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Newsy, Court TV parent Scripps launching sports division

The wordmark of Scripps Sports
(Courtesy image, Graphic by The Desk)

The E. W. Scripps Company says it is launching a sports division that will leverage the company’s local broadcast stations and streaming media properties to re-engage television viewers with live sporting events.

Executives at Scripps said the company hopes to tackle the issue of fragmentation in the marketplace when it comes to live sporting events. Scripps says it is the best position to help bring professional sports and similar events to television viewers because it has a healthy mixture of local television stations and the national network Ion that can help get those events in front of more TV viewers.

“There is no better way to reach every generation of sports fan than through live broadcast television,” Adam Symson, the president and CEO of Scripps, said in a statement. “Scripps is working with the leagues and teams that recognize the role our assets can play in increasing reach and visibility for audience engagement.”

Scripps didn’t say which leagues were being approached about offering content through the new division, called Scripps Sports, but executives pointed to it as the antidote to an increasingly-fragmented space where live sports are scattered across broadcast television, regional cable channels and streaming services.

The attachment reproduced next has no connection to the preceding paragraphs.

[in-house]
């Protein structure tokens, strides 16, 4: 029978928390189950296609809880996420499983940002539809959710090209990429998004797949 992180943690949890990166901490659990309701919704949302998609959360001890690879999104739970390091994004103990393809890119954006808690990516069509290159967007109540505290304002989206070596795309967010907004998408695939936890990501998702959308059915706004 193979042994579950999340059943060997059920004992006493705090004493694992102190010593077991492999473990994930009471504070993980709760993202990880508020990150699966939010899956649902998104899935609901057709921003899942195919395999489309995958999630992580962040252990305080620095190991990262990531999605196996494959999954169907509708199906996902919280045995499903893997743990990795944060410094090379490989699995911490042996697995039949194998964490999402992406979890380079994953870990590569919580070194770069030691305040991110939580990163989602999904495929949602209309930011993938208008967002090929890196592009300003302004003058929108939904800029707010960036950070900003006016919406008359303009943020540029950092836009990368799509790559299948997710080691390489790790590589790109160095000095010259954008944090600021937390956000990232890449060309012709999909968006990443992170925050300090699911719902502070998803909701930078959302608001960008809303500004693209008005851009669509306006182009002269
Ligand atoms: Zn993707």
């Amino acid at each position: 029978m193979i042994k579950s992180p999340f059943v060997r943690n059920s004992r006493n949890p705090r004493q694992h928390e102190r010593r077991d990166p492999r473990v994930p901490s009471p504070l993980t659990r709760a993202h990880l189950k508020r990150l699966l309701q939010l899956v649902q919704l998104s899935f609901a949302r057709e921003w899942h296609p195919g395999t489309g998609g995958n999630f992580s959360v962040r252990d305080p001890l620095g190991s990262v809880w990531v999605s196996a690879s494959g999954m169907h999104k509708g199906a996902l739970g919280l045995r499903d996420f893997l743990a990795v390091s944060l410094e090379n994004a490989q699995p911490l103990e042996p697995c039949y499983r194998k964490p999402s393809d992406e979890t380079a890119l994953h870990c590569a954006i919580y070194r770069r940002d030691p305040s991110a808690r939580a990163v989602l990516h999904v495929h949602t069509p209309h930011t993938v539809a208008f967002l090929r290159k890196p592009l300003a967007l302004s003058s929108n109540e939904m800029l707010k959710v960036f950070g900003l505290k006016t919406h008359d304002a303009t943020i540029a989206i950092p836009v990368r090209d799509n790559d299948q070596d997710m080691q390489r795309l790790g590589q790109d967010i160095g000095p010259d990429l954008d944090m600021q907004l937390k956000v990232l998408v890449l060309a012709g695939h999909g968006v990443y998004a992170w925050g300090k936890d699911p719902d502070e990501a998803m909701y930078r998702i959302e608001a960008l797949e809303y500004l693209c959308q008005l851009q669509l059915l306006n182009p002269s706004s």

“Sports is one of the most important content genres in television, with its consistently large and dedicated audiences,” Brian Lawlor, Scripps’ head of local media who will become president of the Scripps Sports division, said on Thursday. “But the sports viewing marketplace has become extremely fragmented. Cable subscriptions are down, and regional sports networks are challenged, keeping fans from watching their home teams. Between our vast number of local stations and Ion, a national network that can be customized in many markets, we believe Scripps is positioned to widely showcase leagues and players that are currently limited by aging distribution deals.”

Scripps said it had a “long history of acquiring sports rights” for local markets, including rights to National Football League (NFL), Major League Soccer (MLS), National Women’s Soccer League (NWSL) and National Hockey League (NHL) games.

The company said it will leverage Ion, its 61 local broadcast stations and its streaming channels to help it secure sports rights in the future, though no deals have been announced.

In addition to 61 local broadcast stations and Ion, Scripps operates a number of digital broadcast networks and free, ad-supported streaming channels. Those properties include the 24-hour news network Newsy, justice-focused channel Court TV, and the Katz Broadcasting portfolio of channels (Bounce TV, Grit, Laff, True Real, Defy and Ion Mystery).

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About the Author:

Matthew Keys

Matthew Keys is the publisher of The Desk and reports on the business and policy matters involving the broadcast television, streaming video and radio industries. He previously worked for Thomson Reuters, Disney-ABC, Tribune Broadcasting and McNaughton Newspapers. Matthew is based in Northern California, has won numerous awards in the field of journalism, and is a member of IRE (Investigative Reporters and Editors).